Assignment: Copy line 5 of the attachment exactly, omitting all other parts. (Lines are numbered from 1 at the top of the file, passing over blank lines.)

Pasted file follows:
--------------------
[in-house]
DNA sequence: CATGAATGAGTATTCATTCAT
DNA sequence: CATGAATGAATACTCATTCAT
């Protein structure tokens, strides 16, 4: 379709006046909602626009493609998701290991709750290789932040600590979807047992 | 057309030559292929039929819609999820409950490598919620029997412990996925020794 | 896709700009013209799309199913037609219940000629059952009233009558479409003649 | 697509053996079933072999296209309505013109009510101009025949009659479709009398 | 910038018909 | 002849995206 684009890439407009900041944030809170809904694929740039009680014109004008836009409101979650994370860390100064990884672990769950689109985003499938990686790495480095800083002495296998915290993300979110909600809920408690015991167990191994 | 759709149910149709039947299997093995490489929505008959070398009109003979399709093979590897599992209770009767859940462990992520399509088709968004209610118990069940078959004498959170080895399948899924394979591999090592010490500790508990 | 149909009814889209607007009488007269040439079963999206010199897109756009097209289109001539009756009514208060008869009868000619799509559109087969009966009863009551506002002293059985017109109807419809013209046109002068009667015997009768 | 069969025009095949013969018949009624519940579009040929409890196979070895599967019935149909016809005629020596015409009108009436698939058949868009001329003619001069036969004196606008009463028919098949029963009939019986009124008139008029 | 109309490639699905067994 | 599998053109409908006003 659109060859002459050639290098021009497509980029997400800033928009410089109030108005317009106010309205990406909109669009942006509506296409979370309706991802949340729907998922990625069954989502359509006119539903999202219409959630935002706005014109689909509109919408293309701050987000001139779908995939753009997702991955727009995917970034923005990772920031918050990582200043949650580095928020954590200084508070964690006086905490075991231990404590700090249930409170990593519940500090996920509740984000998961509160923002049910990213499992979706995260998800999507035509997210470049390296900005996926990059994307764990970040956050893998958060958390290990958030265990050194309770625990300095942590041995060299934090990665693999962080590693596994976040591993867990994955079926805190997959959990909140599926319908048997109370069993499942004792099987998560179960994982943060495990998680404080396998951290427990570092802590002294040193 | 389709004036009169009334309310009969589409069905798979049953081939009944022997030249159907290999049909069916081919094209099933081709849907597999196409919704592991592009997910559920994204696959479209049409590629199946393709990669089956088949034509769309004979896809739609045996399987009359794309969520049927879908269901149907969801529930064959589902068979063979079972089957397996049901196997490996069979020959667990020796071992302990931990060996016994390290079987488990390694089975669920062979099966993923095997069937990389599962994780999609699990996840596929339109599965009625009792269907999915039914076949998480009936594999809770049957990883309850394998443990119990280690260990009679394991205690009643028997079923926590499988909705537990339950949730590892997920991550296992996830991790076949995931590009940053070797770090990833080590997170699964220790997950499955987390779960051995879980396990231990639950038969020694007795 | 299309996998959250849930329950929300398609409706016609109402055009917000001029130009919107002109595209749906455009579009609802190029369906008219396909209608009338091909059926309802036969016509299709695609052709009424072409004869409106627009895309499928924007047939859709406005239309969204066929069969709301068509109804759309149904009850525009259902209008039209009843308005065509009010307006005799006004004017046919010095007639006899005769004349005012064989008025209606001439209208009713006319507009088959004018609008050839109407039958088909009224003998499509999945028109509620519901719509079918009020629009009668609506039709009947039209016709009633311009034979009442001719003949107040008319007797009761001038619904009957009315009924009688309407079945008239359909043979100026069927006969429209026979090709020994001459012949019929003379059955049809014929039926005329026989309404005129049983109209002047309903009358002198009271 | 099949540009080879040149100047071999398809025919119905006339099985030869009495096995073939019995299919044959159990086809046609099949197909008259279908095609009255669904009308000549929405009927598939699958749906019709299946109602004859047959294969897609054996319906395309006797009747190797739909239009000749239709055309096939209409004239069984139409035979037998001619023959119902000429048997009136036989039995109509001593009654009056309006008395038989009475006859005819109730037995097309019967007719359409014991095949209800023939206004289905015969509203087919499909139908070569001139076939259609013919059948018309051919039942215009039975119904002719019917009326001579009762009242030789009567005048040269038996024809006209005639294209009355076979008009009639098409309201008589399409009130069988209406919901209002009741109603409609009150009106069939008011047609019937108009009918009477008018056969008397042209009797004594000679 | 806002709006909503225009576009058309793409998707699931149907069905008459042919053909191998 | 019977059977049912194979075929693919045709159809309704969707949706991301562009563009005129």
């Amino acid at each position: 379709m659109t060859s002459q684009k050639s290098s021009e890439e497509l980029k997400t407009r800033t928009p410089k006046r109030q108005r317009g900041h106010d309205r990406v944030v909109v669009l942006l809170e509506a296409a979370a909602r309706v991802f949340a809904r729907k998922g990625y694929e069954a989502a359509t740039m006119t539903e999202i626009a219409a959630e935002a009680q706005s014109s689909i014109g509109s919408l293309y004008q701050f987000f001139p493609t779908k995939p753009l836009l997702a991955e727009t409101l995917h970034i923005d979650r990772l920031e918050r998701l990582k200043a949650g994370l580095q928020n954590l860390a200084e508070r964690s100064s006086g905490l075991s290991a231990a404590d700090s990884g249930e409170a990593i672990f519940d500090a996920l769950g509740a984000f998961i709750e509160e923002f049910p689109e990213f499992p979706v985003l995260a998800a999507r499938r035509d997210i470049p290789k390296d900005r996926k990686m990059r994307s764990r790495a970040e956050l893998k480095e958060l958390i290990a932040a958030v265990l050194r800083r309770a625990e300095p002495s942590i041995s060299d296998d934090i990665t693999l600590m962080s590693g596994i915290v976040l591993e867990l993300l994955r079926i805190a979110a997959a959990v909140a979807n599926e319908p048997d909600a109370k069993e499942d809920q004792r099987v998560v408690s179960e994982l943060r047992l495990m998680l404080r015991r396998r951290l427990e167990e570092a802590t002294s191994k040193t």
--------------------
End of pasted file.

């Amino acid at each position: 379709m659109t060859s002459q684009k050639s290098s021009e890439e497509l980029k997400t407009r800033t928009p410089k006046r109030q108005r317009g900041h106010d309205r990406v944030v909109v669009l942006l809170e509506a296409a979370a909602r309706v991802f949340a809904r729907k998922g990625y694929e069954a989502a359509t740039m006119t539903e999202i626009a219409a959630e935002a009680q706005s014109s689909i014109g509109s919408l293309y004008q701050f987000f001139p493609t779908k995939p753009l836009l997702a991955e727009t409101l995917h970034i923005d979650r990772l920031e918050r998701l990582k200043a949650g994370l580095q928020n954590l860390a200084e508070r964690s100064s006086g905490l075991s290991a231990a404590d700090s990884g249930e409170a990593i672990f519940d500090a996920l769950g509740a984000f998961i709750e509160e923002f049910p689109e990213f499992p979706v985003l995260a998800a999507r499938r035509d997210i470049p290789k390296d900005r996926k990686m990059r994307s764990r790495a970040e956050l893998k480095e958060l958390i290990a932040a958030v265990l050194r800083r309770a625990e300095p002495s942590i041995s060299d296998d934090i990665t693999l600590m962080s590693g596994i915290v976040l591993e867990l993300l994955r079926i805190a979110a997959a959990v909140a979807n599926e319908p048997d909600a109370k069993e499942d809920q004792r099987v998560v408690s179960e994982l943060r047992l495990m998680l404080r015991r396998r951290l427990e167990e570092a802590t002294s191994k040193t």